Handmade Lapland Shaman/ Witch Drum. Wood frame with reindeer leather. Beater decorated reindeer antler. This is Siberian style shaman drum. All drums are unique and color, shape and symbols might vary slightly. These drums are not only excellent instruments but could also be a spectacular vocal point of home decoration! One picture shows a drum used as a lamp.
The Sámi drum contains many mysteries. One doesn’t have to be a shaman to own or use a drum.
Sámi drums are frame (sieve) drums; the body is made from a thin band of wood bent into an oval. This type is similar to the Siberian shaman drums, the Irish Bodhrán and several other drums from around the world.
Characterized by a central sun cross and an unbroken path around the edge, and by the absence of horizontal lines separating the field in separate compartments as in all other styles. Individual figures are commonly placed on the arms of the sun-cross, on the outer path or "floating" between these. Smaller straight or moderately curved paths forming the baseline for further figures might be "floating" or branching off from the outer path, the sun cross or each other.
The Sámi (Saame in Finnish) have lived in Finland since ancient times. According to current belief, the Sámi are ethnically the offspring of development that covered many generations. They are thought to have descended from the people who settled in Fennoscandia after the last Ice Age, about 7,500 years BC.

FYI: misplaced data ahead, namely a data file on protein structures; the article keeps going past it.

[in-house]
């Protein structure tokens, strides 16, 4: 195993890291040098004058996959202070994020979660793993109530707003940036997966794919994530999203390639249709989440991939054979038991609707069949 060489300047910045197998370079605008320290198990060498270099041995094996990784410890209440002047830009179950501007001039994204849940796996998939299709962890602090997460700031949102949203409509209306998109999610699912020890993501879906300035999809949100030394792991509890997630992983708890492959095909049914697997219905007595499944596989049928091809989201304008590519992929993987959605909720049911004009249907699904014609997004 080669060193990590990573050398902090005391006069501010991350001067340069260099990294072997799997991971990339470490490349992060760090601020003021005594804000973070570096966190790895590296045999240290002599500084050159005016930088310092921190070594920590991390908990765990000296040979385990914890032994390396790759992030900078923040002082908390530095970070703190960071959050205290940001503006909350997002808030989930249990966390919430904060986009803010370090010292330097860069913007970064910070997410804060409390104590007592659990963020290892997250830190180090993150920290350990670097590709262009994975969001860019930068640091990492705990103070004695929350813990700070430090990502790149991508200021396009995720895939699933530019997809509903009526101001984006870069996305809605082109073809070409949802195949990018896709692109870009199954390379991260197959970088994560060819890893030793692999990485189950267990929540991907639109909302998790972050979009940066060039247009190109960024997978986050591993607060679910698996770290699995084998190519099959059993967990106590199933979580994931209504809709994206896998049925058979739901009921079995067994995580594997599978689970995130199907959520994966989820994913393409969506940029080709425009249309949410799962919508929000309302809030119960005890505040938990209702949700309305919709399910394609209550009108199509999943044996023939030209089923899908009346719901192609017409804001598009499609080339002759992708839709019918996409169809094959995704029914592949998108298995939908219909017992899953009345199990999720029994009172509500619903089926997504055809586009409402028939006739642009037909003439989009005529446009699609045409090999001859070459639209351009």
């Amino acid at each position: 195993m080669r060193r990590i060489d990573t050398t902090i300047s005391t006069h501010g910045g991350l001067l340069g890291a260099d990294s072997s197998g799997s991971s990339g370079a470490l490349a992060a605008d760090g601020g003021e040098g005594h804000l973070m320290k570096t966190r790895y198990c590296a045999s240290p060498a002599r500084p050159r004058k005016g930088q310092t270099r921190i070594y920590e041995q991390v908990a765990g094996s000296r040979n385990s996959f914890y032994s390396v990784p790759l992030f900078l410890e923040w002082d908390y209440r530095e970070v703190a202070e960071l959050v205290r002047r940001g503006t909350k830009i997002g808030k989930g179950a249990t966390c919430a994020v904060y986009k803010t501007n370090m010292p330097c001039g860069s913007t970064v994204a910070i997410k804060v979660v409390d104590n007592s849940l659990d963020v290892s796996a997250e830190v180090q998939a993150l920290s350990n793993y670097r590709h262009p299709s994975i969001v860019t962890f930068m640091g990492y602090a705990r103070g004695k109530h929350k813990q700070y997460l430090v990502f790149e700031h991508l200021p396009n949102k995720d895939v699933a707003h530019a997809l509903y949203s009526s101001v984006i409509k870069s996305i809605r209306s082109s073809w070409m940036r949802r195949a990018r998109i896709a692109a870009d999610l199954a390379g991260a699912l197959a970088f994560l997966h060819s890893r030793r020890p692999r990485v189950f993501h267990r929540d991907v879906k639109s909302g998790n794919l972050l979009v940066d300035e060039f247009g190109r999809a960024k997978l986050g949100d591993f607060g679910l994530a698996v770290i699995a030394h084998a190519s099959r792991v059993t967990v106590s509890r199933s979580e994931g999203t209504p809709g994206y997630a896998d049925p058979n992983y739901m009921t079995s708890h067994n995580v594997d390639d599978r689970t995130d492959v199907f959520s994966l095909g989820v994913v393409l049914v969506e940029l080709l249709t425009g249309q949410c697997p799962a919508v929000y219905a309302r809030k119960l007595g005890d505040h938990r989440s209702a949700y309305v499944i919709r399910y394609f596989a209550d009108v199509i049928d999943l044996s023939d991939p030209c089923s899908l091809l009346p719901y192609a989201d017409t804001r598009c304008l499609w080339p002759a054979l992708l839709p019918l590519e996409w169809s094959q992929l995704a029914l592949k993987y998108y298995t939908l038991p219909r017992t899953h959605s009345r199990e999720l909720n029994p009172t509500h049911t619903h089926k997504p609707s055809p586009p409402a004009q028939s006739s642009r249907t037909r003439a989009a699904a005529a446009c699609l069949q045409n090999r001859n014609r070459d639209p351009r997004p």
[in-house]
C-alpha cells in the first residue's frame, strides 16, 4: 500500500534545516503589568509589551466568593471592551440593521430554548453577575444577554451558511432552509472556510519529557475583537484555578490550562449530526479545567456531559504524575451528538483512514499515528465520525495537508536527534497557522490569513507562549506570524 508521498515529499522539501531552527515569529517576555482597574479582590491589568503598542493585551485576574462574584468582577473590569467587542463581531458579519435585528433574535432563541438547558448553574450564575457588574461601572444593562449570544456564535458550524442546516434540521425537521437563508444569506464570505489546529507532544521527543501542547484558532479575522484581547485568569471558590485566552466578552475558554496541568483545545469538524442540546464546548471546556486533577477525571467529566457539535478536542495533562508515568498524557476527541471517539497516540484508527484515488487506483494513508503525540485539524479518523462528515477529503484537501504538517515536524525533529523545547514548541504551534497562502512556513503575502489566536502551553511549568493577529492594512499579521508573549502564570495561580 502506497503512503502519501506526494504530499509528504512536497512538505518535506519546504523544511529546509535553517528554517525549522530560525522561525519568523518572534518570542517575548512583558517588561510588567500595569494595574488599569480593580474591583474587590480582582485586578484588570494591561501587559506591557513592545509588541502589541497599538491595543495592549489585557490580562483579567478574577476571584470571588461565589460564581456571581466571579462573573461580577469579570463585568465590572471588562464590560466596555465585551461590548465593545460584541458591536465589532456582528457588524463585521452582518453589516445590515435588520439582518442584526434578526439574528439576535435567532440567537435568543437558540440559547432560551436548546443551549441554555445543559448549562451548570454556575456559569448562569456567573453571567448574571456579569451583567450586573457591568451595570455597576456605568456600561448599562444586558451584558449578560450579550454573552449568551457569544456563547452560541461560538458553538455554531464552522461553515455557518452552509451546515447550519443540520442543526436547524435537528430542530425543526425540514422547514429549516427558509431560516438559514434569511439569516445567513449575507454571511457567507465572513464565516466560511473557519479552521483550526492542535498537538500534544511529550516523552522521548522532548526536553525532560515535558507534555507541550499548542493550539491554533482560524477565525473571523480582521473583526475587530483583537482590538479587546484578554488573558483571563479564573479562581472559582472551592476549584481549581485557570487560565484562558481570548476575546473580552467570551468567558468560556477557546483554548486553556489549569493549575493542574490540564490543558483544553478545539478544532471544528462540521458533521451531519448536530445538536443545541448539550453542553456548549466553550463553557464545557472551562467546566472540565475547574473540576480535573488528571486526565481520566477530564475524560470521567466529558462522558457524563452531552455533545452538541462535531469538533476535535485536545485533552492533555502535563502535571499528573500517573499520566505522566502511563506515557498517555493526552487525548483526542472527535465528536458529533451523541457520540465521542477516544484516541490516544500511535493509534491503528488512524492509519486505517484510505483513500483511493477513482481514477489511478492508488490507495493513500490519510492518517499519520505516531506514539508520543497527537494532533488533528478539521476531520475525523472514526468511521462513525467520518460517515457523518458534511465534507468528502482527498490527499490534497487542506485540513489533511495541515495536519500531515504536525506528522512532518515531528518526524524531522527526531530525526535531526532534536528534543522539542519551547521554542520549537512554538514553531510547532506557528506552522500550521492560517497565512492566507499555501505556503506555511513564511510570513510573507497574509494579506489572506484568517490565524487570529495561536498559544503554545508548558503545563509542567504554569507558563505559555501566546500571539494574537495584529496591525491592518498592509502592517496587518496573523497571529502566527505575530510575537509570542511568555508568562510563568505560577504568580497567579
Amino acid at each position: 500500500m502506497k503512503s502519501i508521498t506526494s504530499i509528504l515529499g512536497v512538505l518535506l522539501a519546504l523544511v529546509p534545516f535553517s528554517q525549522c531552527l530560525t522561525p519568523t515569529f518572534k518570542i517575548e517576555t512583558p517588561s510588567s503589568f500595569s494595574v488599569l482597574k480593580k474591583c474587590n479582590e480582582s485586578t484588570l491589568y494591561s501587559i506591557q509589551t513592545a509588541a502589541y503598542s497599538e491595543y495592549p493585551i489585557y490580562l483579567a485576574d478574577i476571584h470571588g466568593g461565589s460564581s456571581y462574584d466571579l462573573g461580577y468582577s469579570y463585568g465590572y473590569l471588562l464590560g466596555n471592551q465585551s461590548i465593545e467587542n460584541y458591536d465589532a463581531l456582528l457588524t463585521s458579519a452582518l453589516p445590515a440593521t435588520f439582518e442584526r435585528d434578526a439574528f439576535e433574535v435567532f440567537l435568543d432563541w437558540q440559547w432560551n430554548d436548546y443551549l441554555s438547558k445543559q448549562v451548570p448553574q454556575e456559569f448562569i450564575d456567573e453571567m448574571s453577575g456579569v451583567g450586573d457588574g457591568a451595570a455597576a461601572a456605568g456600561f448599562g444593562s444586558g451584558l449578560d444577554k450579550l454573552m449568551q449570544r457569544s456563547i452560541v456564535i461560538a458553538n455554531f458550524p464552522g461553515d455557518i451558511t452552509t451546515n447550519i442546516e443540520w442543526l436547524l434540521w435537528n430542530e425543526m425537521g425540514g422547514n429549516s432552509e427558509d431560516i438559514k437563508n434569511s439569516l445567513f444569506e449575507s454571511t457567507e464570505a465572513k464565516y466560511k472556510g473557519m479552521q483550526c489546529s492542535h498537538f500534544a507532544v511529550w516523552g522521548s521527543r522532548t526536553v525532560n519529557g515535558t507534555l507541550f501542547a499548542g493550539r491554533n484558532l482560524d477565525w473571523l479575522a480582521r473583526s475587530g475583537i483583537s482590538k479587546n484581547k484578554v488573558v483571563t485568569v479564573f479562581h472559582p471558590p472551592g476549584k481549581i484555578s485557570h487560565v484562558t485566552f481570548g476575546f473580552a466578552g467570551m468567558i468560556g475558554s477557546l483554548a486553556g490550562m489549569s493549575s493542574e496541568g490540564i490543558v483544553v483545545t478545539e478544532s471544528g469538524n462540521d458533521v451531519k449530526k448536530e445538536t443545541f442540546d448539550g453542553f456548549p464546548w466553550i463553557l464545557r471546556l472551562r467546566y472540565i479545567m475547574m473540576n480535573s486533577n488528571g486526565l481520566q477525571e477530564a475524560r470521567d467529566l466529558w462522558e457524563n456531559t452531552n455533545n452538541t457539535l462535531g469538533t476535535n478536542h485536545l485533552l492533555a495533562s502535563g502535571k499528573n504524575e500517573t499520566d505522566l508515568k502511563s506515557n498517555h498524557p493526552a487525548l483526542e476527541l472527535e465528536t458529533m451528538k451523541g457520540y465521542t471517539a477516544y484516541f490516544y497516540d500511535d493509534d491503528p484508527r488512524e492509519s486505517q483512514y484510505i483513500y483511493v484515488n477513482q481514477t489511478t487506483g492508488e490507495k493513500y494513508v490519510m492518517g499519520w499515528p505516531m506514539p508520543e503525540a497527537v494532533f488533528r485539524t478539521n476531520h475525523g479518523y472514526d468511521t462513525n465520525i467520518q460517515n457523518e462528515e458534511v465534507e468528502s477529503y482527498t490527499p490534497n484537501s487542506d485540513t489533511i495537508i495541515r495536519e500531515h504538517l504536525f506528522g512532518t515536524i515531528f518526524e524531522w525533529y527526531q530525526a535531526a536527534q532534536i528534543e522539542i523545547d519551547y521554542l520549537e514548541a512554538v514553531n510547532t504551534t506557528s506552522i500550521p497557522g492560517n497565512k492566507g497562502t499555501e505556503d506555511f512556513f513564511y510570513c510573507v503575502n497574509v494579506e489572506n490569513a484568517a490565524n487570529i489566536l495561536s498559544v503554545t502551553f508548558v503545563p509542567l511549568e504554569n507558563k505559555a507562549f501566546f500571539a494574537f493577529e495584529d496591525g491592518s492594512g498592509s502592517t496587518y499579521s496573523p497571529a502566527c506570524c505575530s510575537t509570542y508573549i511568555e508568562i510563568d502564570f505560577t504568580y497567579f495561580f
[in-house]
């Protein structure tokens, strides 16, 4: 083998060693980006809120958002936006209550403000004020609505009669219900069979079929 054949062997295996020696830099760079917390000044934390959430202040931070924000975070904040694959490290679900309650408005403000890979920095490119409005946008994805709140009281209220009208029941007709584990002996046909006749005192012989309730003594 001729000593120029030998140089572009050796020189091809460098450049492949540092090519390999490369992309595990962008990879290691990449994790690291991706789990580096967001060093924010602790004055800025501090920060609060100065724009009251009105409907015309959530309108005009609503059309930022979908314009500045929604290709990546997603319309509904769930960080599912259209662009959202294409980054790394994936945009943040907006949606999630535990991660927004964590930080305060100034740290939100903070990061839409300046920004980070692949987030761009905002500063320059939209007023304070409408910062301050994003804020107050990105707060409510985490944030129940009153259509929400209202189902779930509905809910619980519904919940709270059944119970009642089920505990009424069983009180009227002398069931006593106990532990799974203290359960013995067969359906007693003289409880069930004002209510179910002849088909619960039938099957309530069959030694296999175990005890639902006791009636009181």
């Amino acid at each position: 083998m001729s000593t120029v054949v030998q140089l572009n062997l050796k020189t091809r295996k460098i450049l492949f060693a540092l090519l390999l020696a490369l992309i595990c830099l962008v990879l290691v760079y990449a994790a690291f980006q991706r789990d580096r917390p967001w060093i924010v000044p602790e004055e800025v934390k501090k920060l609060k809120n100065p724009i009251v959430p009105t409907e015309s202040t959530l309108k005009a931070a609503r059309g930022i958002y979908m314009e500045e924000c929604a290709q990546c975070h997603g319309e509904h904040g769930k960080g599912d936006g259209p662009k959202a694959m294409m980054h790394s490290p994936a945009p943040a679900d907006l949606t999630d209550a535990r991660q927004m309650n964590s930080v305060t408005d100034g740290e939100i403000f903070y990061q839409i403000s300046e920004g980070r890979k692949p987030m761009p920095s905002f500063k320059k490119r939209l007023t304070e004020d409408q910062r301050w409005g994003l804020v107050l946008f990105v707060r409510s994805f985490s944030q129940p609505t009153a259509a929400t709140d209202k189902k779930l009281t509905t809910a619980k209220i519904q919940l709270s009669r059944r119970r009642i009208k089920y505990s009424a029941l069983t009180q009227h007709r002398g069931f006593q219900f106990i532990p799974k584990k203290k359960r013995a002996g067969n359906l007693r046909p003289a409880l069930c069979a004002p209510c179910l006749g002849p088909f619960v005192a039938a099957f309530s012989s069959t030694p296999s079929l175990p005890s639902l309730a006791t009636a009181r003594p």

The old Sámi religion was founded on an animistic world-view and a shamanistic form of worship in which drumming on the "runebomme" (ritual drum) and traditional chanting, yoiking, were of great importance. Nature was considered life-giving, and mountains, stone formations and lakes could be of help to the people if they worshipped them and brought them sacrificial gifts. Natural phenomena were gods. The sun (Paivo) had a central place, not as a personified god, but as a basic cosmic force, which extended its rays across the world and carried the personified gods on its rays. These gods were not people, but intermediary figures between human beings and greater forces. Dierpmis (the god of thunder) was worshipped fervently. Bieggolmmái (the god of wind), mánnu (the moon) and áhcolmmái (the god of water) were revered because they had the power to improve people’s conditions.